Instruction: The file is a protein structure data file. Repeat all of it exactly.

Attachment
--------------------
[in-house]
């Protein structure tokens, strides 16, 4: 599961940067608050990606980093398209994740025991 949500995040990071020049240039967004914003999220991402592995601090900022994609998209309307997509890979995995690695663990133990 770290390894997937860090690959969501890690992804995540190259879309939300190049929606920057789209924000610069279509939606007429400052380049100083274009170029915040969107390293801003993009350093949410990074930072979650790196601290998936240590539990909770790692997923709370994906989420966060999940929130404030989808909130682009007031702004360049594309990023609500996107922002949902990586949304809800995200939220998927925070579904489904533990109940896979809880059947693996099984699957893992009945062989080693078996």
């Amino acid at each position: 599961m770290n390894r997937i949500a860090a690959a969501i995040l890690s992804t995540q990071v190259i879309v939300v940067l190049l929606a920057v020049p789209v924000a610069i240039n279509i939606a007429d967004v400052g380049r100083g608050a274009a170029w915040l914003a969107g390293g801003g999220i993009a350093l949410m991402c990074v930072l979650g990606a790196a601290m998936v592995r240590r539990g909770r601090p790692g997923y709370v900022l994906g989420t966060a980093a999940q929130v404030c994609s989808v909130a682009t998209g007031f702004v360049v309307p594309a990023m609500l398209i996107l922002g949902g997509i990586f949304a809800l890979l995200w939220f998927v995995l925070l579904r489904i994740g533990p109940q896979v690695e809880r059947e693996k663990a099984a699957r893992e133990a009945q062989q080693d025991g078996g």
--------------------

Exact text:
[in-house]
């Protein structure tokens, strides 16, 4: 599961940067608050990606980093398209994740025991 949500995040990071020049240039967004914003999220991402592995601090900022994609998209309307997509890979995995690695663990133990 770290390894997937860090690959969501890690992804995540190259879309939300190049929606920057789209924000610069279509939606007429400052380049100083274009170029915040969107390293801003993009350093949410990074930072979650790196601290998936240590539990909770790692997923709370994906989420966060999940929130404030989808909130682009007031702004360049594309990023609500996107922002949902990586949304809800995200939220998927925070579904489904533990109940896979809880059947693996099984699957893992009945062989080693078996």
């Amino acid at each position: 599961m770290n390894r997937i949500a860090a690959a969501i995040l890690s992804t995540q990071v190259i879309v939300v940067l190049l929606a920057v020049p789209v924000a610069i240039n279509i939606a007429d967004v400052g380049r100083g608050a274009a170029w915040l914003a969107g390293g801003g999220i993009a350093l949410m991402c990074v930072l979650g990606a790196a601290m998936v592995r240590r539990g909770r601090p790692g997923y709370v900022l994906g989420t966060a980093a999940q929130v404030c994609s989808v909130a682009t998209g007031f702004v360049v309307p594309a990023m609500l398209i996107l922002g949902g997509i990586f949304a809800l890979l995200w939220f998927v995995l925070l579904r489904i994740g533990p109940q896979v690695e809880r059947e693996k663990a099984a699957r893992e133990a009945q062989q080693d025991g078996g």